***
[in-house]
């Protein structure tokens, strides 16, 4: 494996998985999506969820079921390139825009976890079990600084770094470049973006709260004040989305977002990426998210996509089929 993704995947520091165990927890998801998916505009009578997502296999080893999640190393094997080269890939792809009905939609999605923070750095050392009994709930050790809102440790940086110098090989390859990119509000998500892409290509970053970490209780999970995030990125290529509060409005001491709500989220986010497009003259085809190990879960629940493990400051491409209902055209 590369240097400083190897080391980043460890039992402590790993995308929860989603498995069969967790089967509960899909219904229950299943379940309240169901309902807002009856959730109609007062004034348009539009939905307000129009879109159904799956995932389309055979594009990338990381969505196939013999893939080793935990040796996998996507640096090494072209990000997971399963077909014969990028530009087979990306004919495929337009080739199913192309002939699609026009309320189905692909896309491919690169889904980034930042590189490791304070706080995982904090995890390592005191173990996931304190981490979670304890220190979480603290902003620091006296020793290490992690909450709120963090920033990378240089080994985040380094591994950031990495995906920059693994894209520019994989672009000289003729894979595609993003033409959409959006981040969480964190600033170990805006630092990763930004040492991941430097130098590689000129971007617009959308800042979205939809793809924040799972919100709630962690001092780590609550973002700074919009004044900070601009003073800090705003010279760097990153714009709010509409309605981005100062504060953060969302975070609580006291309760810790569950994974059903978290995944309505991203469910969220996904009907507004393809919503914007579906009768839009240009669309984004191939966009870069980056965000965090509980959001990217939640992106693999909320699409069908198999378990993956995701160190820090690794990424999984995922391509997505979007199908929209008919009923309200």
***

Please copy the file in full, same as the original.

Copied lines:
[in-house]
């Protein structure tokens, strides 16, 4: 494996998985999506969820079921390139825009976890079990600084770094470049973006709260004040989305977002990426998210996509089929 993704995947520091165990927890998801998916505009009578997502296999080893999640190393094997080269890939792809009905939609999605923070750095050392009994709930050790809102440790940086110098090989390859990119509000998500892409290509970053970490209780999970995030990125290529509060409005001491709500989220986010497009003259085809190990879960629940493990400051491409209902055209 590369240097400083190897080391980043460890039992402590790993995308929860989603498995069969967790089967509960899909219904229950299943379940309240169901309902807002009856959730109609007062004034348009539009939905307000129009879109159904799956995932389309055979594009990338990381969505196939013999893939080793935990040796996998996507640096090494072209990000997971399963077909014969990028530009087979990306004919495929337009080739199913192309002939699609026009309320189905692909896309491919690169889904980034930042590189490791304070706080995982904090995890390592005191173990996931304190981490979670304890220190979480603290902003620091006296020793290490992690909450709120963090920033990378240089080994985040380094591994950031990495995906920059693994894209520019994989672009000289003729894979595609993003033409959409959006981040969480964190600033170990805006630092990763930004040492991941430097130098590689000129971007617009959308800042979205939809793809924040799972919100709630962690001092780590609550973002700074919009004044900070601009003073800090705003010279760097990153714009709010509409309605981005100062504060953060969302975070609580006291309760810790569950994974059903978290995944309505991203469910969220996904009907507004393809919503914007579906009768839009240009669309984004191939966009870069980056965000965090509980959001990217939640992106693999909320699409069908198999378990993956995701160190820090690794990424999984995922391509997505979007199908929209008919009923309200």